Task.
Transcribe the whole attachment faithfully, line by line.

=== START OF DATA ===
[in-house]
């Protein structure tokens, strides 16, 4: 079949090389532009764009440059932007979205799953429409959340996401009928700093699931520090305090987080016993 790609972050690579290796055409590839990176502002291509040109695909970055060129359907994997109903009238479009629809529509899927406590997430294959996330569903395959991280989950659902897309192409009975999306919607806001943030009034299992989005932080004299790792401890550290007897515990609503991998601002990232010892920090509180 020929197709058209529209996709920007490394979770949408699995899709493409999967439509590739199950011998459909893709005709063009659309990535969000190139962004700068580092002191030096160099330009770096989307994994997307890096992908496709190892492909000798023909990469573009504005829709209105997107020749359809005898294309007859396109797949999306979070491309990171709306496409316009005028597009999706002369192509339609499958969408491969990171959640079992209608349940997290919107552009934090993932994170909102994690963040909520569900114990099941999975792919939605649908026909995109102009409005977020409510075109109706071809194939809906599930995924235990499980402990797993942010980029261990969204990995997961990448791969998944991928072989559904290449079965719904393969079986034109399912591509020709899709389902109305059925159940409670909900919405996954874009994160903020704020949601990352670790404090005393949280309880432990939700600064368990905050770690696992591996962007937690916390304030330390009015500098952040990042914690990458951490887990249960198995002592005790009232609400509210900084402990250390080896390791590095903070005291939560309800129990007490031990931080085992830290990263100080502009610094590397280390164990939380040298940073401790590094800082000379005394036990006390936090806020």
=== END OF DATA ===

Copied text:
[in-house]
């Protein structure tokens, strides 16, 4: 079949090389532009764009440059932007979205799953429409959340996401009928700093699931520090305090987080016993 790609972050690579290796055409590839990176502002291509040109695909970055060129359907994997109903009238479009629809529509899927406590997430294959996330569903395959991280989950659902897309192409009975999306919607806001943030009034299992989005932080004299790792401890550290007897515990609503991998601002990232010892920090509180 020929197709058209529209996709920007490394979770949408699995899709493409999967439509590739199950011998459909893709005709063009659309990535969000190139962004700068580092002191030096160099330009770096989307994994997307890096992908496709190892492909000798023909990469573009504005829709209105997107020749359809005898294309007859396109797949999306979070491309990171709306496409316009005028597009999706002369192509339609499958969408491969990171959640079992209608349940997290919107552009934090993932994170909102994690963040909520569900114990099941999975792919939605649908026909995109102009409005977020409510075109109706071809194939809906599930995924235990499980402990797993942010980029261990969204990995997961990448791969998944991928072989559904290449079965719904393969079986034109399912591509020709899709389902109305059925159940409670909900919405996954874009994160903020704020949601990352670790404090005393949280309880432990939700600064368990905050770690696992591996962007937690916390304030330390009015500098952040990042914690990458951490887990249960198995002592005790009232609400509210900084402990250390080896390791590095903070005291939560309800129990007490031990931080085992830290990263100080502009610094590397280390164990939380040298940073401790590094800082000379005394036990006390936090806020």